With the extensive involvement of the communities it serves, the National Heart, Lung, and Blood Institute (NHLBI) has just completed development of a scientific working plan to guide its activities and initiatives in the near future. “Shaping the Future of Research: A Strategic Plan for the National Heart, Lung, and Blood Institute” is available on the NHLBI website at http://apps.nhlbi.nih.gov/strategicplan/.1
The planning process
The plan is the outcome of an inclusive, “bottom-up” approach that called upon the wisdom and expertise of more than 600 individuals, including researchers, representatives of patient-advocacy groups and professional societies, and other members of the scientific and lay communities. The initial step (Level 1) comprised 23 thematic meetings held during the spring and summer of 2006. Participants were asked to identify scientific areas in which the NHLBI could and should play a major role in advancing, and to recommend operational policies to facilitate conduct of high-priority scientific research.
In October 2006, a Level 2 meeting brought together members of the National Heart, Lung, and Blood Advisory Council, chairpersons of the Level 1 meetings, and other leaders from the research community. Their task was to review the reports of the Level 1 meetings, synthesize and prioritize objectives and strategies, determine methods for measuring progress toward achieving objectives, and recommend approaches for fostering development of the research workforce.
Level 3, which was completed in February 2007, entailed development of a draft plan to reflect the vision of the research community. Comments on the draft were widely solicited from the Institute's diverse stakeholders and incorporated, as appropriate, into the final version.
The plan's content
The plan is structured around 3 goals that reflect the successive movement of scientific discovery—from “form to function,” “function to causes,” and “causes to cures”—and inform and complement one another. This crosscutting approach, versus disease-specific, highlights areas where the NHLBI is well-positioned to make major contributions through investigator-initiated research and through programs that enable and complement investigator-initiated activities.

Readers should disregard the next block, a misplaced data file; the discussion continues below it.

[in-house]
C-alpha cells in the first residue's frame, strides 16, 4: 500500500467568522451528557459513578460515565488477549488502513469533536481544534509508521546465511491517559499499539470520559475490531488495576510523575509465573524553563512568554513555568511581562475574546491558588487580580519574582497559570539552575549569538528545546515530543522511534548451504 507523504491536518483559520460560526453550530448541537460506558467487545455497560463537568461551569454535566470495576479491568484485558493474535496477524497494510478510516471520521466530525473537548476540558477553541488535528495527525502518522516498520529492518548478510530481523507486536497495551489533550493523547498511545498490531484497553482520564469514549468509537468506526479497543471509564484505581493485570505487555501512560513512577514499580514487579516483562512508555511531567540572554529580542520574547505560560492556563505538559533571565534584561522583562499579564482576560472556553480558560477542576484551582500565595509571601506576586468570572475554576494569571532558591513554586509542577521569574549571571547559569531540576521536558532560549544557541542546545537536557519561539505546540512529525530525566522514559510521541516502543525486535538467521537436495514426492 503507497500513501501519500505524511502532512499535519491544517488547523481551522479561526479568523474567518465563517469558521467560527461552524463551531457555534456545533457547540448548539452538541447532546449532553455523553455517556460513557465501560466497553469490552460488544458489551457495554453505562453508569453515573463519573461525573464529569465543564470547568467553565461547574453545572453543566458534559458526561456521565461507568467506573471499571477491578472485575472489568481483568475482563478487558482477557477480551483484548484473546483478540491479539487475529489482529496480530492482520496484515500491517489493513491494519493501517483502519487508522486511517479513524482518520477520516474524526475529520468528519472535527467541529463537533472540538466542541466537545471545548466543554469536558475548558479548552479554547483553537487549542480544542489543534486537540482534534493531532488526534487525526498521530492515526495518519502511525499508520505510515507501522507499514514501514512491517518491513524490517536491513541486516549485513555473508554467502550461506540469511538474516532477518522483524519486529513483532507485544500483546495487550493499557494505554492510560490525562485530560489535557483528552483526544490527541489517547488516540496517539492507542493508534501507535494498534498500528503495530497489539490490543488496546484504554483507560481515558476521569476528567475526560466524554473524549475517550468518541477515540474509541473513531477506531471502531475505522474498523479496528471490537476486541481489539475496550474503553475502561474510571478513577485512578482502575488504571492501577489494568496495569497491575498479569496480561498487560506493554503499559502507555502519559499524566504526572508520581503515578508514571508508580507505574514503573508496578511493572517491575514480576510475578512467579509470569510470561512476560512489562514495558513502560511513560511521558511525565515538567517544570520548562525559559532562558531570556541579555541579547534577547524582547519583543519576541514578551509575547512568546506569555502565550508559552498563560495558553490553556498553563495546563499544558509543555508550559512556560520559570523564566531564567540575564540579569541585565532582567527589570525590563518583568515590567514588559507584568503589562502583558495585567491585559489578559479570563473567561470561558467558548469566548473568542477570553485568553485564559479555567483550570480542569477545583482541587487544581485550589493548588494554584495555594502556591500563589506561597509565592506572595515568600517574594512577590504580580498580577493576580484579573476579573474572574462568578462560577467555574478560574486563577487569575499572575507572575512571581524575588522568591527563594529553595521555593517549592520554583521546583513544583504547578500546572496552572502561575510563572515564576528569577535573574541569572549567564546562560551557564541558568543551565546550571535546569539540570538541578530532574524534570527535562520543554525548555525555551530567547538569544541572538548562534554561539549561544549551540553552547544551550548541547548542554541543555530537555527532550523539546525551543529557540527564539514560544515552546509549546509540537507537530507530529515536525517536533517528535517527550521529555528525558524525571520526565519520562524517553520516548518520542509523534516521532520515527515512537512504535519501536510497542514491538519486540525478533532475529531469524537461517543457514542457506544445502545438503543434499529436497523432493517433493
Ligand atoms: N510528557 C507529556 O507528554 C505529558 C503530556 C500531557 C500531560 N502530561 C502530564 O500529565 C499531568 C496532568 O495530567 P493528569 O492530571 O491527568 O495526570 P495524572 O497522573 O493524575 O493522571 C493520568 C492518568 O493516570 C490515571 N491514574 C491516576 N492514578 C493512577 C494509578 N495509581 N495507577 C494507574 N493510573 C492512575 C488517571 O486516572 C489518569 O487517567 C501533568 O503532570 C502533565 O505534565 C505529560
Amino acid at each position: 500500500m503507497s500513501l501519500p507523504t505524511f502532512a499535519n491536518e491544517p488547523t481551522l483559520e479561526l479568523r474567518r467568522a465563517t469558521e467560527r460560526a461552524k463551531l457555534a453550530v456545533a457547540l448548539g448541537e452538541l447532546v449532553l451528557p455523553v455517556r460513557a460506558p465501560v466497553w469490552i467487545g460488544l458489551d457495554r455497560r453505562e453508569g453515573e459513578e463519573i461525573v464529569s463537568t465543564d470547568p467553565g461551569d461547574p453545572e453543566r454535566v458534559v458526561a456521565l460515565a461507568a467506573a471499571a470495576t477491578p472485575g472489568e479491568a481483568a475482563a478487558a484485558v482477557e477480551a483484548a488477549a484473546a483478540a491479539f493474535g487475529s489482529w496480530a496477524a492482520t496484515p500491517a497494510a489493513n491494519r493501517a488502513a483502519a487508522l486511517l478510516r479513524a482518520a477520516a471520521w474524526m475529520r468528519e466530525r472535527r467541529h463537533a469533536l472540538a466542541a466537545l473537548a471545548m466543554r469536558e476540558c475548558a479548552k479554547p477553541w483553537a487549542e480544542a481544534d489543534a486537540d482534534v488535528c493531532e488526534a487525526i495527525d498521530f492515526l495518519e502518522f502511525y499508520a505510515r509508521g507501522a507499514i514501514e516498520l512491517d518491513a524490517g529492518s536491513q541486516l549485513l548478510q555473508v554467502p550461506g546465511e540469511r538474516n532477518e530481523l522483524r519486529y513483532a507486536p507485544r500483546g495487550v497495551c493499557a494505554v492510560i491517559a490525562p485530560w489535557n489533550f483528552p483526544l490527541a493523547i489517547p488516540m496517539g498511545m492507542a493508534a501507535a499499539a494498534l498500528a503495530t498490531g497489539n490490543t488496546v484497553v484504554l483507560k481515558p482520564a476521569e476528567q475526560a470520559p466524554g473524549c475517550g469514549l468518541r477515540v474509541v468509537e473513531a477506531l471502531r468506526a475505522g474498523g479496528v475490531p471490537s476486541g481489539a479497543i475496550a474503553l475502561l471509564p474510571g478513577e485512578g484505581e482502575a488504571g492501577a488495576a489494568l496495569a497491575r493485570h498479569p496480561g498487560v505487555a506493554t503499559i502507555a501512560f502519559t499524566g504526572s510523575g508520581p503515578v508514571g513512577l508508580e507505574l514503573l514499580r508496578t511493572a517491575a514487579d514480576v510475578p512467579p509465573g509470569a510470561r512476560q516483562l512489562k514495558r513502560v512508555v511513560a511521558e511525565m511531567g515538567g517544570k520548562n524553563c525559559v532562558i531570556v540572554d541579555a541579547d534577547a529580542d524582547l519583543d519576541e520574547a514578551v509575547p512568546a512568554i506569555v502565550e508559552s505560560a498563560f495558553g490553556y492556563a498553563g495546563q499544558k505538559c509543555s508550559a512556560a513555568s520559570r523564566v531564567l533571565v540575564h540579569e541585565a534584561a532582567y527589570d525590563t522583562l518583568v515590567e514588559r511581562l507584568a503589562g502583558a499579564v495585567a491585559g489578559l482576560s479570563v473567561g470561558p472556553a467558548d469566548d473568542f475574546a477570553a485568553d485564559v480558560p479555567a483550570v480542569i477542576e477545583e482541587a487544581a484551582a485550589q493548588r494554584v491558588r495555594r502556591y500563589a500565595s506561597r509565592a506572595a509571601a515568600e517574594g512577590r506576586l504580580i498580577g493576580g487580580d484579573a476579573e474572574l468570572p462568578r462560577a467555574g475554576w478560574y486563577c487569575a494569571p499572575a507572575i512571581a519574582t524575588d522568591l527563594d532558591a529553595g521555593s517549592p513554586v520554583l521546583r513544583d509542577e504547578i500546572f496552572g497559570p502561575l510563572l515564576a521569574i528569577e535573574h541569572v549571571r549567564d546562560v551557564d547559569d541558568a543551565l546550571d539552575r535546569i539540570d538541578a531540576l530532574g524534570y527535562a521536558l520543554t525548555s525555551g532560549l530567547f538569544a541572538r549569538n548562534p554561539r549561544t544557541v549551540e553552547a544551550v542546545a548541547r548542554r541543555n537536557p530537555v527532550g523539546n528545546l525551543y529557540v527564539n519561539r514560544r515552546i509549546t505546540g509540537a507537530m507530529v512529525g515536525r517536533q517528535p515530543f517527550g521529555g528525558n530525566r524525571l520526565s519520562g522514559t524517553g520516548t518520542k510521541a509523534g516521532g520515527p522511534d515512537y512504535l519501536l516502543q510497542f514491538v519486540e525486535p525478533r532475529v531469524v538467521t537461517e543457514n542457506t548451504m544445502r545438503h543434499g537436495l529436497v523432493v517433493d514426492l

The plan identifies a number of basic research areas of focus with the intent of delineating normal and pathological biological mechanisms and exploiting the emerging understanding of these mechanisms to identify biomarkers of disease. Such biomarkers—broadly defined as measurable indicators of genotype, biological or pathological processes, or responses to therapeutic intervention—will facilitate identification of disease subtypes and point the way toward new molecular targets for prevention, diagnosis, and treatment.
The plan's clinical and translational research goal emphasizes transmission of knowledge between basic and clinical research so that findings in one arena rapidly inform and stimulate research in the other. More precise methods of risk-stratification and diagnosis are expected to arise from application of new approaches (eg, noninvasive imaging, biomarkers) from basic science laboratories. A critical challenge will be to develop personalized preventive and therapeutic regimens based on genetic makeup in combination with developmental and environmental exposures. Insights are already emerging, but robust and efficient means of validating both individualized and population-based treatments will be needed to establish an evidence base to guide medical practice.
The plan acknowledges the need to enhance understanding of the processes involved in translating research into practice and to use that understanding to enable improvements in public health and stimulate further scientific discovery. It places particular emphasis on conducting research in primary prevention and identifying interventions that work in the practice communities that will ultimately constitute the targets for translation and education. As well, continued development and evaluation of new approaches to communicate research advances to the public is an important priority.
The plan is intended to provide the NHLBI with a guide for its research and training programs over the next 5 to 10 years. It presents broad strategies that the NHLBI will employ to facilitate the conduct of research; enhance interdisciplinary work; speed early-stage translation of basic discoveries; ensure cross-fertilization of basic, clinical, and epidemiologic discoveries, and maximize the resultant public health benefit of the information created. Specific measures to implement the plan will now be developed in consultation with the National Heart, Lung, and Blood Advisory Council and the scientific community. Investigator-initiated research has long constituted the largest share of the NHLBI research portfolio, and we fully expect that much of the plan will be realized through continued support of such research. Institute-initiated investments guided by the plan will be directed largely toward programs that either enable or complement investigator-initiated activities.
As the challenges identified in the plan are met and as new ones emerge, the NHLBI will identify and embrace new strategies. The Institute also will continue to look to its Advisory Council and to the larger research community for guidance to ensure that these strategies are updated as needed to reflect the rapidly changing environments of research and public health issues.
The plan is ambitious and far-reaching, but we have every confidence in its ultimate success. We hope the community will join us in the important work of achieving its vision.